by Emmanuel Quartey
File this one under “arguments for why touch tablets have a role in education.”
I’m not quite sure when it happened, but my iPad has suddenly become my primary reading device. Blogs, tweets, class readings, articles - if it’s text, I instinctively reach for the tablet.
It started with GoodReader, a fantastic application that helps me organize and annotate PDFs. Before GoodReader, I had two options for how to do my weekly class readings. I could either devote $20 and two hours to printing everything from Bass library, or I could download them onto my laptop and be chained to my desk for hours. The best thing about having my readings on the iPad is that I’m able to escape my laptop for a while.
Yes, I understand that I’m doing little more than exchanging one glowing screen for another, but being able to whip out that slim package anywhere - at a coffeshop or while waiting in line - is simply delightful. I can’t overstate what an impact this convenience has had on my reading habits. I’m finishing far more of my class readings, and doing them sooner.
There is also Instapaper, which allows me to save interesting articles for later reading. Before Instapaper, my workflow looked something like this:
Now it looks like this:
I send the articles to Instapaper so that I can read them leisurely while I have meals. Additionally, it’s a convenient way of archiving those links for later reference. Again, this simple convenience is kinder on my wallet, and helps me tackle more material, more quickly.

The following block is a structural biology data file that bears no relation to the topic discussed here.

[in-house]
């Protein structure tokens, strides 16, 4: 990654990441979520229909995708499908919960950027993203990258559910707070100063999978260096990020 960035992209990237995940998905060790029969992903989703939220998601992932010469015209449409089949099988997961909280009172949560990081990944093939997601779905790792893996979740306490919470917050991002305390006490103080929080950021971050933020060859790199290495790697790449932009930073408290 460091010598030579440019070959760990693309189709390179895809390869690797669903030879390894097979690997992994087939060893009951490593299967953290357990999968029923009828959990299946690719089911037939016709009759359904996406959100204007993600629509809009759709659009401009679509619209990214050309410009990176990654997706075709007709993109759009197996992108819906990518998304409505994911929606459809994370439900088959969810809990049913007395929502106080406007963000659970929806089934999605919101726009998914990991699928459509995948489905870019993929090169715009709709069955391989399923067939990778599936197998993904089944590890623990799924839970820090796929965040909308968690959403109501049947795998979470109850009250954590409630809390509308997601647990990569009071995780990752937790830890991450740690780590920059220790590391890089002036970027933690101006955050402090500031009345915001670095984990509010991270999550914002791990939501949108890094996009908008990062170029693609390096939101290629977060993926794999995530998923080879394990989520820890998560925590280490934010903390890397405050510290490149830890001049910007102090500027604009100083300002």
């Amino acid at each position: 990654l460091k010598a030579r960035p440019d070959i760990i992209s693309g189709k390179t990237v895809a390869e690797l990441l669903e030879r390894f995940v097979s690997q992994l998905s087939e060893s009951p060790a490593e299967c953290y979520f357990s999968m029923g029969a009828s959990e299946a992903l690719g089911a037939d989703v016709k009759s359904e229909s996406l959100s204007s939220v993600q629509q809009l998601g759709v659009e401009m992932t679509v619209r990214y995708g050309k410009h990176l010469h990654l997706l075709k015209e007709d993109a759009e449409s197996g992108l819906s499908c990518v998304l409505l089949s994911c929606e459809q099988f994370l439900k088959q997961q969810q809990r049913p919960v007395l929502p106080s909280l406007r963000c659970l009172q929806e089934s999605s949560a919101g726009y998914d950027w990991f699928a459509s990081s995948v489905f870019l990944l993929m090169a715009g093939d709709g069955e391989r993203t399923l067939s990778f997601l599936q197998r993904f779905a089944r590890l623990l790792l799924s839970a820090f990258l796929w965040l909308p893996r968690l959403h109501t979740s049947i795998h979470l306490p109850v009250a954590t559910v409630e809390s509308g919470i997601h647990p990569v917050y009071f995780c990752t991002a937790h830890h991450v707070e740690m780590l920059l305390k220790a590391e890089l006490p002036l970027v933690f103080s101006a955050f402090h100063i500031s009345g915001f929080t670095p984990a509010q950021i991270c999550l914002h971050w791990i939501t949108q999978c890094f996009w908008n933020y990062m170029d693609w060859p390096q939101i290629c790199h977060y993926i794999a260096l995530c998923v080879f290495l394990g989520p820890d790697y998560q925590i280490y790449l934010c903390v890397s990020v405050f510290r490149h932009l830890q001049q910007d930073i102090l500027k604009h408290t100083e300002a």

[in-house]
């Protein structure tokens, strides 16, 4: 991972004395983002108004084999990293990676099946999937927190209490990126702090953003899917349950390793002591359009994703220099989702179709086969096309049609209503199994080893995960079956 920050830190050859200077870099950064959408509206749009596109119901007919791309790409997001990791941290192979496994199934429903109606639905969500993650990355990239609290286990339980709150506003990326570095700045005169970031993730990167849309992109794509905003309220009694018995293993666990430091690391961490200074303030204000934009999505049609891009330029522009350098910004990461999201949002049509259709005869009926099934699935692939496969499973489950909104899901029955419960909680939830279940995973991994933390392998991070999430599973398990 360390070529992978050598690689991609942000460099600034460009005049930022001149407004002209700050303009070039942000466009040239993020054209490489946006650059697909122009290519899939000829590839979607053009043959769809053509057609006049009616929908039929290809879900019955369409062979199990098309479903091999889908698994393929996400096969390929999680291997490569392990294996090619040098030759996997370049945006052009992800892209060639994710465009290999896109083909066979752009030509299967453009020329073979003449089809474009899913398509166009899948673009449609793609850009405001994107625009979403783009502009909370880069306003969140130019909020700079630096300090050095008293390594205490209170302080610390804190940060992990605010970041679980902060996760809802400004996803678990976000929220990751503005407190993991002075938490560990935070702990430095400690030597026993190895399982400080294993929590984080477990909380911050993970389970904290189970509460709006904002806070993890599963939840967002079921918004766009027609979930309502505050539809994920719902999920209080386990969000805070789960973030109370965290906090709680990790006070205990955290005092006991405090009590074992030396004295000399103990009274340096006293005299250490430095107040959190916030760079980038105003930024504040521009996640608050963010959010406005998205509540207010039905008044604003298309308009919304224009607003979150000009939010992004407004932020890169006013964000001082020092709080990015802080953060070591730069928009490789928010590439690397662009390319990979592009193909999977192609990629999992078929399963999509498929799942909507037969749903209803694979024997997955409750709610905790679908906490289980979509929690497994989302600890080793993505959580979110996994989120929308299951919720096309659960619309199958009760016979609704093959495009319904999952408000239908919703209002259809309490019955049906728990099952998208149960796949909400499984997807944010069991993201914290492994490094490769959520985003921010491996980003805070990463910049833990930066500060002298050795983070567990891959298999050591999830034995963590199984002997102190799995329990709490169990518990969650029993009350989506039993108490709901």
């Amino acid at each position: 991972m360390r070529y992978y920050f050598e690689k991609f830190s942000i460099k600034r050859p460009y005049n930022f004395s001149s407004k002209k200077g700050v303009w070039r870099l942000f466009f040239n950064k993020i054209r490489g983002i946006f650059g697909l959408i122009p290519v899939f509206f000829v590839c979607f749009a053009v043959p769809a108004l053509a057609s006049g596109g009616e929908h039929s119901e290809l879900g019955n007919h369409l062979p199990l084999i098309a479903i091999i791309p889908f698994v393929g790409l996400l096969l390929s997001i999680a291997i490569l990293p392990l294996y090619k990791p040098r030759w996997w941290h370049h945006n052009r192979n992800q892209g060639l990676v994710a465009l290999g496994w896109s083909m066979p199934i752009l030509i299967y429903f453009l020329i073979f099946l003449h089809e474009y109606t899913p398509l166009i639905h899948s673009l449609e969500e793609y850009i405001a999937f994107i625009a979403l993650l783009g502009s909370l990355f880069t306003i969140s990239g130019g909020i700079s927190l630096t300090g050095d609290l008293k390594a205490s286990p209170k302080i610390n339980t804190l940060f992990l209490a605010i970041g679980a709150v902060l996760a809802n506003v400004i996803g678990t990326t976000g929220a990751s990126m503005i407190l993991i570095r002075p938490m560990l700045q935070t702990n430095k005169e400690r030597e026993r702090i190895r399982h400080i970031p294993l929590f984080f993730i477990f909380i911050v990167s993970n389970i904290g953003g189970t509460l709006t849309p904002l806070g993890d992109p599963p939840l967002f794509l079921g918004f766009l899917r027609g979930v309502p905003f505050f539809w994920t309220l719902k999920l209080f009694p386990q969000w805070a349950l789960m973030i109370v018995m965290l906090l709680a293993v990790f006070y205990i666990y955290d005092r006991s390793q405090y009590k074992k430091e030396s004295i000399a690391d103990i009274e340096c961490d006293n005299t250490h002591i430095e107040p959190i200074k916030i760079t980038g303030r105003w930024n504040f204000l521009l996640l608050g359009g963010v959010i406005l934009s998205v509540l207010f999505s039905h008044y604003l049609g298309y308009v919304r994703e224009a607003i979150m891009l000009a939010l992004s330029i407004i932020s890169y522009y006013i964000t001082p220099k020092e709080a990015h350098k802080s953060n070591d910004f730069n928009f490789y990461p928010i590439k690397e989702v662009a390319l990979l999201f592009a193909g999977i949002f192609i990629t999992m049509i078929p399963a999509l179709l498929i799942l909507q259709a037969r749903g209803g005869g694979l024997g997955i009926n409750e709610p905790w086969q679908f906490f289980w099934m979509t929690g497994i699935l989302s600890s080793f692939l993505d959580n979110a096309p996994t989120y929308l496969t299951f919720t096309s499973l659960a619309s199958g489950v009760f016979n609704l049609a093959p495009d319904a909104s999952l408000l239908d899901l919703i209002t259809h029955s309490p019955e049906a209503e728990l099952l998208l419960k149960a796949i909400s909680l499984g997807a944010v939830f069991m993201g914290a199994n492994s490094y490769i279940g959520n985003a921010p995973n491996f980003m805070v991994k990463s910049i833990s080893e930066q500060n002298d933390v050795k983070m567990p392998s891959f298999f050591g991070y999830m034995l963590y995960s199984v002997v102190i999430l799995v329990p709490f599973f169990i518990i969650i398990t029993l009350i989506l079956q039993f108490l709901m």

And finally, there is Newsstand. I currently only have the New York Times, Bloomberg Businessweek+ and Newsweek in my Newsstand, but anytime I start swiping through any of them, it’s hard to stop reading. Before, I would read a single article in the paper New York Times during the time it took me to finish a meal. Now, I’m no longer limited to the publications that the University provides, and I’m far more aware of what is happening out in the world.
As recently as two months ago, I explained to a friend that I simply could not see myself reading for long periods of time on the iPad because it allows distraction in a way that dedicated reading devices like the Kindle or the Nook do not. While I admit that I’ll sneak an occasional peek at my Gmail, the overall impact of the tablet has been to increase the amount of reading that I accomplish in a week.
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More posts by Emmanuel.